By Amy Nicholson
By LA Weekly critics
By Zachary Pincus-Roth
By Amy Nicholson
By Amy Nicholson
By Amanda Lewis
By Amy Nicholson
By Anthony D'Alessandro
Justin Lin may strike some as out of place in the pantheon of contemporary auteurs. The Taiwanese-born American filmmaker, best known for having directed Fast Five and its sequel, Fast & Furious 6, makes unabashedly populist blockbusters for mainstream audiences—hardly the purview of a "serious" artist.
His films, wafer thin in narrative and thematic conception, concern themselves principally with street racing and bank heists. His camera, more functional than expressive, remains trained on glistening bodies and the expensive cars they drive, his highest aspirations clarity and expediency. And the dialogue, scripted now three times by Cellular's Chris Morgan, is delivered in short expository bursts and winking one-liners, an action movie's bread-and-butter. In an exchange typical of Fast Five, U.S. Marshall Hobbs (Dwayne "The Rock" Johnson) tells a local police chief that he needs two things to get the job done: "One: I need a translator." And what, the chief responds on cue, is the second thing? "Stay the fuck out of my way."
For all their narrative clunkiness, Justin Lin's films have a striking formal elegance. His four Fast films, in particular, forgo the frenetic rhythms and incomprehensible editing that have come to define the last decade-plus of action cinema, opting instead for clean lines, simple compositions, and a deftly conveyed sense of visual space. In set pieces he values lucidity over noise and disorder, presenting even the wildest spectacles—including hauling a four-ton vault through the streets of Rio or swiping luxury cars from the side of a moving train—as refreshingly legible. The refinement with which he presents his films about professionals and platonic relationships is veritably Hawksian. Lin approaches filmmaking like street racing: Efficiency and control are not substitutes for style—they are it.
If Justin Lin fails to qualify as classical auteur—a designation still typically reserved for revered foreign and arthouse filmmakers, from Olivier Assayas to Jia Zhangke—he certainly qualifies, instead, as a vulgar auteur. "Vulgar auteurism" is an increasingly popular concept in contemporary criticism, particularly among young critics. Though it's emerged online and in print over the past several years and has yet to be granted an official definition, the term generally refers to unfairly maligned or under-discussed filmmakers working exclusively in a popular mode—filmmakers like Lin, who, despite an obvious formal command and distinctive directorial voice, are rarely discussed in a serious way.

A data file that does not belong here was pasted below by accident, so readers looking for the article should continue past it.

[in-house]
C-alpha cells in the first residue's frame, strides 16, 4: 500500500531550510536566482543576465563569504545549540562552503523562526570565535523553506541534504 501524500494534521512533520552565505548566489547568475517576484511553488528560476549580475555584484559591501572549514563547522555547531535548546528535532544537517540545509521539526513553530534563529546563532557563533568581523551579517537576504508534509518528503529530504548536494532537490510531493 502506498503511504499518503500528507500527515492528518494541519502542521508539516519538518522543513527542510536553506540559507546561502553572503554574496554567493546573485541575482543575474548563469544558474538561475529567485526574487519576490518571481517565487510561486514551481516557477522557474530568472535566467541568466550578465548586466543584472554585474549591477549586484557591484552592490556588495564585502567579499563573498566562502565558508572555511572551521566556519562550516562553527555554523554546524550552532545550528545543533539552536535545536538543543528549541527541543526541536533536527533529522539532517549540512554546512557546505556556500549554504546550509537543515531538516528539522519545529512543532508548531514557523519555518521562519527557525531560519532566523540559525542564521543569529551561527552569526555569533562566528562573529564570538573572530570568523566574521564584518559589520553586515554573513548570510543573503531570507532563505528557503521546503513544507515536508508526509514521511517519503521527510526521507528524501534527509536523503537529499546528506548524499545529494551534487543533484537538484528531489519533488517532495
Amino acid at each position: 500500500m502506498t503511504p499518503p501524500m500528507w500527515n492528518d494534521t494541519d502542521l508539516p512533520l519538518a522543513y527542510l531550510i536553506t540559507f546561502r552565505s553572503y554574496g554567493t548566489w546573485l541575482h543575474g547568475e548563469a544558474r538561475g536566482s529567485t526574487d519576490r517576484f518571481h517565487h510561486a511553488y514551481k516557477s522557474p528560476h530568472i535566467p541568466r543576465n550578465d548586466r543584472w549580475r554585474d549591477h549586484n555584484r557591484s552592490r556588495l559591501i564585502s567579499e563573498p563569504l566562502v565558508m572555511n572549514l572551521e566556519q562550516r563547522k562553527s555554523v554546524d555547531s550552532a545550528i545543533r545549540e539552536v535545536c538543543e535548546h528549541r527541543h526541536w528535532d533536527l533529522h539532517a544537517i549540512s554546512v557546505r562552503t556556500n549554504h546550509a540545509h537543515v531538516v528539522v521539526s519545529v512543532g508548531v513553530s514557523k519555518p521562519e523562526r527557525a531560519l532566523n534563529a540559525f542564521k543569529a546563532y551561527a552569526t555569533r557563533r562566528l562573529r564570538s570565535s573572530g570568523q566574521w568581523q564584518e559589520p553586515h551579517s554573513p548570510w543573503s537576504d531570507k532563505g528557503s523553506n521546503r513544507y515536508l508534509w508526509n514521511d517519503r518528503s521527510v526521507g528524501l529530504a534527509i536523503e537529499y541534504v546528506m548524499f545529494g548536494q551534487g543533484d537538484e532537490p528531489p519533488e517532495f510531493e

Vulgar Auteurism proposes that despite their commercial intentions and frequent lowbrow sensibility, such filmmakers deserve to be regarded as artists producing coherent bodies of work. It calls for critics to evaluate a film like Fast Five with the same care and attention to style or motifs as one would with a film like Holy Motors. Much as we are willing now to treat the films of commercial craftsmen like John Ford and Howard Hawks as works of bona fide art, perhaps we ought to embrace the best contemporary mainstream craftsmen and to recognize the personal value in art made for a mass audience.
Vulgar Auteurism values work traditionally neglected by critics and academics, championing multiplex hits like Lin's and also low-budget genre fare, B-movies, action blockbusters, slashers. Instead of Michael Haneke, Wong Kar-wai, or Terrence Malick, it hails Tony Scott, Michael Mann, and John McTiernan. Last September, when most critics were busy unpacking Paul Thomas Anderson's The Master, vulgar auteur Paul W.S. Anderson gave us Resident Evil: Retribution, an intriguing film about identity and representation (and zombies).
Though it can sometimes seem unduly contrarian, vulgar auteurism is not about rejecting the old guard in favor of some frivolous new; this is not a project founded on nonconformity for its own sake. It isn't about reevaluating work that's underrated so much as finally thinking seriously about work that isn't thought about much at all. The problem it aims to correct isn't that good movies have been called bad, but that interesting movies have been ignored. At its heart, the intentions of vulgar auteurism are pure: to treat "unserious" cinema seriously. That is a noble pursuit.
Like many loose-knit movements, few within it would describe themselves as adherents. But it only requires thinking critically about films that might not lend themselves so readily to the effort. Vulgar auteurism recognizes Miami Vice and Predator as potential masterpieces. In Ignatiy Vishnevetsky's piece on the late Tony Scott for the MUBI Notebook, Déjà Vu is explored in terms of impressionism and abstraction; he calls Scott "a painterly filmmaker: at first an expressionist—prone to outsize lighting schemes and camera movements—with Pop Art tendencies, and later an impressionist whose style was more abstract than figurative."
As part of Cinema Scope's special issue celebrating the Top 50 filmmakers under 50, Adam Nayman praises the "satirical sharpness and Rabelaisian extremity" of Neveldine/Taylor, the duo behind the Jason Statham action vehicle Crank, declaring them "tacky masters of the juvenile and the Juvenalian." A filmmaker like Michael Bay may not be great or even under-appreciated, but his body of work is singular and distinctive enough to be worth thinking about as a whole. If the purpose of auteurism is to study artists whose films display consistent stylistic and thematic qualities—filmmakers with a clear sensibility, in other words—then the purpose of vulgar auteurism is to apply this same approach to artists making less obviously personal or "pure" work.
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